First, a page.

A view from the other side: Promenade performances

Do we need to sit still on a chair to enjoy a good performance from a distance?

A view from the other side: Promenade performances

There is something invaluable about promenade performances. I am extremely fascinated by them. I am captured, challenged and emotionally involved. They are special. And yes, of course, every piece of good theatre can get to your heart in this way. However, there is a physical and spatial difference with promenade: the stage disappears. Spectators mix with actors and actresses and suddenly you are on stage. The boundaries of theatre are pushed and extended.

As I was growing up, the main theatre in my hometown used to host remakes of classic theatre shows. I love classics, I have done classical studies at high school but still. Theatre is not only remakes of past shows. Luckily enough, there is much more to be explored. I was growing up in a town, where if the author was not dead at least for 100 years, his shows weren't classic or relevant enough. Well, I know that there are other cultural centres which are not only looking back at the past. However, theatre tends to maintain its status and the distance with the audience.

That's why I find refreshing and stimulating to see a promenade performance. The first time I saw one was in a TV series. There is something ironic in seeing a promenade performance through a screen. You are still viewing the performance from a distance. Since that moment I've found myself searching for them at theatre festivals. Every one of these kind of shows has an element of surprise. It is fascinating to see actors interacting with a different environment. It is also very challenging and several things can go wrong.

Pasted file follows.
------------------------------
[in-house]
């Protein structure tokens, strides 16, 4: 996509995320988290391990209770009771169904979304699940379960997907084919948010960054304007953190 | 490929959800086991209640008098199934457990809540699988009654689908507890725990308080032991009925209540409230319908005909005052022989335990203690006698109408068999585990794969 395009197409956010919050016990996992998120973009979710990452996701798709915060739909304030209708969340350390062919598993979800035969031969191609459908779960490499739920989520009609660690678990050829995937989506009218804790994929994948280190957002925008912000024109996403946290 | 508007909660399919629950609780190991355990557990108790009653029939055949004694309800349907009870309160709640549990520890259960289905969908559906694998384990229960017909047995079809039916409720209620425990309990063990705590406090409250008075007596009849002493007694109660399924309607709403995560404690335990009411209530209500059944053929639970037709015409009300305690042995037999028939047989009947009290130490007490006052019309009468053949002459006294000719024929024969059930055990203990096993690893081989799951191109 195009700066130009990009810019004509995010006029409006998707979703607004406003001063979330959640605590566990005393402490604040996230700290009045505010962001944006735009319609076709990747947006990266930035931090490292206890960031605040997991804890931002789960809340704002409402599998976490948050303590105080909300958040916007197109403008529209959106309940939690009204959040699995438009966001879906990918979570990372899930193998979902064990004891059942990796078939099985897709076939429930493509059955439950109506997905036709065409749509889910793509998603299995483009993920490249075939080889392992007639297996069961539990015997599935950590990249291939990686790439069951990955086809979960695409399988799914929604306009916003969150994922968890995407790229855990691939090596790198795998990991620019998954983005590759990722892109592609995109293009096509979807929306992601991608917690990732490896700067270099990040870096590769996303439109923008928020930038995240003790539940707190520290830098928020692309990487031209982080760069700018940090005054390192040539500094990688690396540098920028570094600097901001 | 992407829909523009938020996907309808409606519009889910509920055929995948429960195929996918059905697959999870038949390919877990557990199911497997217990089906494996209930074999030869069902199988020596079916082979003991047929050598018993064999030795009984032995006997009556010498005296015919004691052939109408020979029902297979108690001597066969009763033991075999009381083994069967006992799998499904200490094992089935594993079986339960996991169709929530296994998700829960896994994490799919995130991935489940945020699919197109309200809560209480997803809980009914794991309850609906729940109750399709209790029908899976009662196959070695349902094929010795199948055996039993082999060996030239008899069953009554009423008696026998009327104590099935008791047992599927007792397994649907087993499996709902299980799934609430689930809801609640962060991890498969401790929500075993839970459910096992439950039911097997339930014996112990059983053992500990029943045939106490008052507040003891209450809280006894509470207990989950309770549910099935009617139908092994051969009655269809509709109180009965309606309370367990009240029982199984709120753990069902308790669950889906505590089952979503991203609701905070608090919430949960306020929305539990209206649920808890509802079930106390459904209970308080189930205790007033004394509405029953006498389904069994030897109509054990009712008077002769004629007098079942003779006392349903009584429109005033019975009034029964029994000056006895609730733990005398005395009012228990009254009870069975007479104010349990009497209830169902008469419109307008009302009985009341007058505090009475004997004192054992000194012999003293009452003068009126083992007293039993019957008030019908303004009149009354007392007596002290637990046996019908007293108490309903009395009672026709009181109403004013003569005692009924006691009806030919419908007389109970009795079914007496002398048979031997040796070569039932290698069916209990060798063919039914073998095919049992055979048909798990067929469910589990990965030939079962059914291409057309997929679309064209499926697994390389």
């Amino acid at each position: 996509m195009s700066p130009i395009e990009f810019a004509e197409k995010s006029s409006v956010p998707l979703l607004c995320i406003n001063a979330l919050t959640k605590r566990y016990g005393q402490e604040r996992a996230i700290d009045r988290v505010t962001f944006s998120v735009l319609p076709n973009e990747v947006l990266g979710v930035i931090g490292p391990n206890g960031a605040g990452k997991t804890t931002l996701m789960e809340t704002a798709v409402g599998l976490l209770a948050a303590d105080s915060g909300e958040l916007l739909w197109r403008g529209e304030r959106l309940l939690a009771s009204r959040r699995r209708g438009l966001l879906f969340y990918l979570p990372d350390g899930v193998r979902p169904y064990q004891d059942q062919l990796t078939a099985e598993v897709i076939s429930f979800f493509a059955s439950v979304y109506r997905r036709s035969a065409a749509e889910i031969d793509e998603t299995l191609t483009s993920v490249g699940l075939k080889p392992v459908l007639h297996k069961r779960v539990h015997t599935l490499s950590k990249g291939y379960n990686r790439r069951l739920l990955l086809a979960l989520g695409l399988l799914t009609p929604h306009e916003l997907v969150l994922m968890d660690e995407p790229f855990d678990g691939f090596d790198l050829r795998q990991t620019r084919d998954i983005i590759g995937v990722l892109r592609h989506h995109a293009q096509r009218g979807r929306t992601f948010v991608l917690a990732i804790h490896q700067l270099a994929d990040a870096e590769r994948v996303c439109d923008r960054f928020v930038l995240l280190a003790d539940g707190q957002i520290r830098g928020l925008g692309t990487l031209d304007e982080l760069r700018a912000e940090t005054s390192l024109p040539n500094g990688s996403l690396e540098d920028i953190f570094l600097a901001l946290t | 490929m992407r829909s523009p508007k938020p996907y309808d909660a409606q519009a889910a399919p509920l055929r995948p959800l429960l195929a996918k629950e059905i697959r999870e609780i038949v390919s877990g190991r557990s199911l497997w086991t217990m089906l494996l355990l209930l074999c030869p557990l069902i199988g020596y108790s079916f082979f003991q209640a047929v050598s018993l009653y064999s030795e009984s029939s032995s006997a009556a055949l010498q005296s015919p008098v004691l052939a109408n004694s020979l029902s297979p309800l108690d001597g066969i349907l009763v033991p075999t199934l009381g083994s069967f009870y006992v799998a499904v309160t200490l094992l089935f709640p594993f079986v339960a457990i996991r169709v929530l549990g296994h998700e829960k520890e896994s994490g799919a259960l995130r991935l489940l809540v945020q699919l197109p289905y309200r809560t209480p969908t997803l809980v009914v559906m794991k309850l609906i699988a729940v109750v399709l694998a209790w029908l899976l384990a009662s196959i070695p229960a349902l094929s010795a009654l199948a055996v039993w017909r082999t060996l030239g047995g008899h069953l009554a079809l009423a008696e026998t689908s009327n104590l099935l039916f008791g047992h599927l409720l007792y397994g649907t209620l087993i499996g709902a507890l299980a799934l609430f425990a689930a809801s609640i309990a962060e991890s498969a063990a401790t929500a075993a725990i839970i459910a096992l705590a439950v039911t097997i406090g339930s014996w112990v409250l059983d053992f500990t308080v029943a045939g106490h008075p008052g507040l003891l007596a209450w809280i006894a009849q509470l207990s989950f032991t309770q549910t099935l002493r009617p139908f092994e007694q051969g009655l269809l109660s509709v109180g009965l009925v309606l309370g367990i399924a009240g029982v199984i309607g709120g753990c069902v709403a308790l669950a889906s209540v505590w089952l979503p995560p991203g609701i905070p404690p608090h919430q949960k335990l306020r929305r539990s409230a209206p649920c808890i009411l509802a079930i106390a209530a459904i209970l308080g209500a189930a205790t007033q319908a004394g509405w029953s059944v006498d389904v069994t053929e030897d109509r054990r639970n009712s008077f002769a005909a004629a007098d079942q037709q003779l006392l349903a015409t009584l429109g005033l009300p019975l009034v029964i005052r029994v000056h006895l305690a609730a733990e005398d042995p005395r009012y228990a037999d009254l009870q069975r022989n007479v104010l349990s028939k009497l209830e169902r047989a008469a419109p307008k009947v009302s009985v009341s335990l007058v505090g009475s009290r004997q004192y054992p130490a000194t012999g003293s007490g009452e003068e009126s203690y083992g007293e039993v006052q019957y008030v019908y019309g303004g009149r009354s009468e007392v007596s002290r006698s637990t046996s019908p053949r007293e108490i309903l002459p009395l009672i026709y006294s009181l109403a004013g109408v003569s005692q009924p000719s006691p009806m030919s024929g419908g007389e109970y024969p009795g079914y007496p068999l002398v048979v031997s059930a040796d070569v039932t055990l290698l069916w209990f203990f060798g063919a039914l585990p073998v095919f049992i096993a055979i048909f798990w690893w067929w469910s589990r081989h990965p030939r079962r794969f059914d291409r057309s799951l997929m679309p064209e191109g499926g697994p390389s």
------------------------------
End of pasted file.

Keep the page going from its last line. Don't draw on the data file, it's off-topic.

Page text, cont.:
The theatre experience is more varied and unique in these performances. Not everyone in the audience sees the same details and part of the story. Spectators can be personally addressed or they can be an intimate witness of private exchanges. The closeness is very challenging for the actors, who risk being influenced by their changeable audience and who must deliver an artificial performance.

As scary as it might be, actors and spectators are asked to commit themselves completely to the performance. There is very little control from behind the scenes and once it is started you can't predict what the results will be. Is this not real theatre? I think it is. I think is a theatre show that reflects upon and exposes its vulnerability. If we just stop for a moment and think about it, it's not just their vulnerability, it's our vulnerability.

Image: The setting for Wired Theatre's Dancing in the Dark at Brighton Fringe 2016.


Elena Losavio

Elena Losavio Voice Reporter

Elena is a recent Master's graduate in English Studies. She writes about theatre, film and contemporary art. She is specialised in women's roles within media and the arts, and she creates A View from the Other Side, a monthly column on this topic. She occasionally writes short stories about her wanderings in Asia and never says no to new adventures.

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